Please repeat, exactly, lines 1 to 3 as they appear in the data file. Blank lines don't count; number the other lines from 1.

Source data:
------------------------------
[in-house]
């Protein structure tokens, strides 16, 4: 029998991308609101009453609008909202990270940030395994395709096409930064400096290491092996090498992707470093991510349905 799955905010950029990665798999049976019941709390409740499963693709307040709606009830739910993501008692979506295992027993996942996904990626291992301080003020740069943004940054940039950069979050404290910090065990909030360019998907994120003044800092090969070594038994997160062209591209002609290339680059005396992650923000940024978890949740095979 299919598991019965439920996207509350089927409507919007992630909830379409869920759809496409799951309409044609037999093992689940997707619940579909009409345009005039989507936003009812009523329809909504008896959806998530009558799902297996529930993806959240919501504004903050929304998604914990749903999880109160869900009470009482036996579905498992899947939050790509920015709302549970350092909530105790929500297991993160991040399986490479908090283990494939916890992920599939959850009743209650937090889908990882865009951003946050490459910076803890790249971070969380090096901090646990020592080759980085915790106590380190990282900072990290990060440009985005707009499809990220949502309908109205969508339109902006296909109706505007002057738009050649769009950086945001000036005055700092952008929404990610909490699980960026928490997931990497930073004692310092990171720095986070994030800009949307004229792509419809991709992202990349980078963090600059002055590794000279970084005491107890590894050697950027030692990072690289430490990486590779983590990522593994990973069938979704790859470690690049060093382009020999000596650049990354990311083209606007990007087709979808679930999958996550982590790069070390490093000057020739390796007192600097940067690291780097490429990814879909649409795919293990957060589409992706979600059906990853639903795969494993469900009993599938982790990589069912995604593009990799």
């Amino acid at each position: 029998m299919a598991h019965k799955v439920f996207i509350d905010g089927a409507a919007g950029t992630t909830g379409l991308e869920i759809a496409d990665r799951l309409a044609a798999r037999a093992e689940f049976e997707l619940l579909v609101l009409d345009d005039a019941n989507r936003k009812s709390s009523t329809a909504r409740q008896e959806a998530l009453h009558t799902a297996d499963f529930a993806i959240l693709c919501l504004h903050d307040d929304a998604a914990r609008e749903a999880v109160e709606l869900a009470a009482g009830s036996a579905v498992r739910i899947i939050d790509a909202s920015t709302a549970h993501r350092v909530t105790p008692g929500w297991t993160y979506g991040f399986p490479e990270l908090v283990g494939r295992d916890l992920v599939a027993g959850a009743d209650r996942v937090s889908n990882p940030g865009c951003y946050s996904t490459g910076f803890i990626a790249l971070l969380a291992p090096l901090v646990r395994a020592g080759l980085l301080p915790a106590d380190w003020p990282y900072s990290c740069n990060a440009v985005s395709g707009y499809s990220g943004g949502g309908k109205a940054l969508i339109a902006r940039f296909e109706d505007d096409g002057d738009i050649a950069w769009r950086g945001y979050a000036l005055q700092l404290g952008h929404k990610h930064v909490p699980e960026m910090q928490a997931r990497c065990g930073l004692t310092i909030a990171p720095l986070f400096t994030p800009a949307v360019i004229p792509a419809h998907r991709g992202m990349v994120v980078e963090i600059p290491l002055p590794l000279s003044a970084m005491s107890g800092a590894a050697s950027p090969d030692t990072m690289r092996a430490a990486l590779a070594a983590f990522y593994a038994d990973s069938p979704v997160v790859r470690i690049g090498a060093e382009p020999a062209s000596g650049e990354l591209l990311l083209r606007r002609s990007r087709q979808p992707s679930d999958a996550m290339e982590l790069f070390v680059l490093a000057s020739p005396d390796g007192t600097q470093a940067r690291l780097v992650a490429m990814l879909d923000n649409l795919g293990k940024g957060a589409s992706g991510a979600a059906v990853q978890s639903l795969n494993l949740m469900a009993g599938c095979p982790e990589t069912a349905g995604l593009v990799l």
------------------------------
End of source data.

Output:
[in-house]
């Protein structure tokens, strides 16, 4: 029998991308609101009453609008909202990270940030395994395709096409930064400096290491092996090498992707470093991510349905 799955905010950029990665798999049976019941709390409740499963693709307040709606009830739910993501008692979506295992027993996942996904990626291992301080003020740069943004940054940039950069979050404290910090065990909030360019998907994120003044800092090969070594038994997160062209591209002609290339680059005396992650923000940024978890949740095979 299919598991019965439920996207509350089927409507919007992630909830379409869920759809496409799951309409044609037999093992689940997707619940579909009409345009005039989507936003009812009523329809909504008896959806998530009558799902297996529930993806959240919501504004903050929304998604914990749903999880109160869900009470009482036996579905498992899947939050790509920015709302549970350092909530105790929500297991993160991040399986490479908090283990494939916890992920599939959850009743209650937090889908990882865009951003946050490459910076803890790249971070969380090096901090646990020592080759980085915790106590380190990282900072990290990060440009985005707009499809990220949502309908109205969508339109902006296909109706505007002057738009050649769009950086945001000036005055700092952008929404990610909490699980960026928490997931990497930073004692310092990171720095986070994030800009949307004229792509419809991709992202990349980078963090600059002055590794000279970084005491107890590894050697950027030692990072690289430490990486590779983590990522593994990973069938979704790859470690690049060093382009020999000596650049990354990311083209606007990007087709979808679930999958996550982590790069070390490093000057020739390796007192600097940067690291780097490429990814879909649409795919293990957060589409992706979600059906990853639903795969494993469900009993599938982790990589069912995604593009990799």
């Amino acid at each position: 029998m299919a598991h019965k799955v439920f996207i509350d905010g089927a409507a919007g950029t992630t909830g379409l991308e869920i759809a496409d990665r799951l309409a044609a798999r037999a093992e689940f049976e997707l619940l579909v609101l009409d345009d005039a019941n989507r936003k009812s709390s009523t329809a909504r409740q008896e959806a998530l009453h009558t799902a297996d499963f529930a993806i959240l693709c919501l504004h903050d307040d929304a998604a914990r609008e749903a999880v109160e709606l869900a009470a009482g009830s036996a579905v498992r739910i899947i939050d790509a909202s920015t709302a549970h993501r350092v909530t105790p008692g929500w297991t993160y979506g991040f399986p490479e990270l908090v283990g494939r295992d916890l992920v599939a027993g959850a009743d209650r996942v937090s889908n990882p940030g865009c951003y946050s996904t490459g910076f803890i990626a790249l971070l969380a291992p090096l901090v646990r395994a020592g080759l980085l301080p915790a106590d380190w003020p990282y900072s990290c740069n990060a440009v985005s395709g707009y499809s990220g943004g949502g309908k109205a940054l969508i339109a902006r940039f296909e109706d505007d096409g002057d738009i050649a950069w769009r950086g945001y979050a000036l005055q700092l404290g952008h929404k990610h930064v909490p699980e960026m910090q928490a997931r990497c065990g930073l004692t310092i909030a990171p720095l986070f400096t994030p800009a949307v360019i004229p792509a419809h998907r991709g992202m990349v994120v980078e963090i600059p290491l002055p590794l000279s003044a970084m005491s107890g800092a590894a050697s950027p090969d030692t990072m690289r092996a430490a990486l590779a070594a983590f990522y593994a038994d990973s069938p979704v997160v790859r470690i690049g090498a060093e382009p020999a062209s000596g650049e990354l591209l990311l083209r606007r002609s990007r087709q979808p992707s679930d999958a996550m290339e982590l790069f070390v680059l490093a000057s020739p005396d390796g007192t600097q470093a940067r690291l780097v992650a490429m990814l879909d923000n649409l795919g293990k940024g957060a589409s992706g991510a979600a059906v990853q978890s639903l795969n494993l949740m469900a009993g599938c095979p982790e990589t069912a349905g995604l593009v990799l």